It is important to understand that since each color is mostly white or black , they will not be affected by a movement of a curve from the middle tone. Because of being mostly pure colors , they will always have 255 of one or two of the 3 colors and 0 of the other one – so the channels generally will be almost black/white with little mid-tone range Looking at channels will help us know from where in the curve you need to make the moves. This is only necessary at first, because after a while you get used to literally “seeing in channels” and you no longer have to look at them to know how they look like. To understand this visually
If I apply a blue curve from the mid-tones it will only affect areas of the image containing gray in the blue channel
So, also, most of the image itself
Another thing to take into account is that, in an image, when we change the colors from the ends (white or black input) we will be changing the apparent brightness of the image and depth, so we have to keep that in mind when making changes. Not only is will be more blue, but also brighter. If we make the changes from the black or white point, the image will gain or lose contrast as well.
Lets see how we can use what we have learnt to actually work on an image.
The sample image that I´m using has a lot of redness around the eyes
But i´s not really red, it´s more like pink
And I want that pink, to be orange. So starting from the mid-tones (remember our image had mostly grey tones in the channels) I can take some blue out and add a bit of green, then use a mask to constrain the correction and, with this curve neutralise the “redness” without loosing saturation and keeping the area with the original tonal variations. When you use saturation or paint on an empty layer or any other correction that implies one flat color, you lose naturality. With curves, it´s a lot better.
Like this you can do all sort of corrections, always taking into account the RGB wheel for the relation between colors. With curves you can also do creative changes. Very popular examples being the split tones. Since the human brain is very keen on complimentaries.
But most of the times, we have a reference in mind. Sometimes is a clear one, like another image. I´ve decided to use a non traditional reference that came up in my retouching group.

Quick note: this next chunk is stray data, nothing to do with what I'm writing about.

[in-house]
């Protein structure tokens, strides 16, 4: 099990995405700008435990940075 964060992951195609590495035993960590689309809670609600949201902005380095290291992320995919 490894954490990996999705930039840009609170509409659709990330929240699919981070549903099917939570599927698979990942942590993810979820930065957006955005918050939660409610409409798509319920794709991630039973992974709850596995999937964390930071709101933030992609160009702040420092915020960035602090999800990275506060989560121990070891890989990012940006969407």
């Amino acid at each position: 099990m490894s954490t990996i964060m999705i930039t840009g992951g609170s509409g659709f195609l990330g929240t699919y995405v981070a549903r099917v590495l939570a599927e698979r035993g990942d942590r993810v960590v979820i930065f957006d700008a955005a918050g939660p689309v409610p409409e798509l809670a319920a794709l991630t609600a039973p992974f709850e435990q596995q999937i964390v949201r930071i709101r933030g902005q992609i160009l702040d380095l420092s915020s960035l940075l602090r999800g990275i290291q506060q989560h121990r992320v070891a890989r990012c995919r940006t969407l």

The way to match references is to learn to see. Understand what to look for in references. If the thought process is organized then it should be easy and fast (after years of doing it, of course).
The main issue is to know where to look and what to look for. My brain is already fully programmed to think in “curve” format, there for my mind immediately asks a few questions.
- How broad is the range between the highlights, lights, midtones, shadows and black point? How much contrast does the image have? – In the case of this reference, the contrast is quite low, with the exception of a few highlight.
- The highlights: Have a tint? Which? Are they pure white or greyish? – The lights are definitely not white (with the exception of those few highlights) and has a green tint for sure.
- Blacks have a tint? Which? Are they pure black? Blacks are not even close to being pure black, and have a lot of red.
- What happens in the midtones? Having little contrast and complementary colors in highlights and shadows in this reference generates a neutralized appearance of midtones.
- Saturation? A Lot? A Little? Where? In this case, there is not much saturation in general while both LIGHTS and BLACKS are very saturated. Result:
Everything you can do in photoshop, you can do with curves.
I´m sure it took me longer to write this than it will take you to understand it :) Now, go play with curves!
– Natalia Taffarel
This article was originally published here.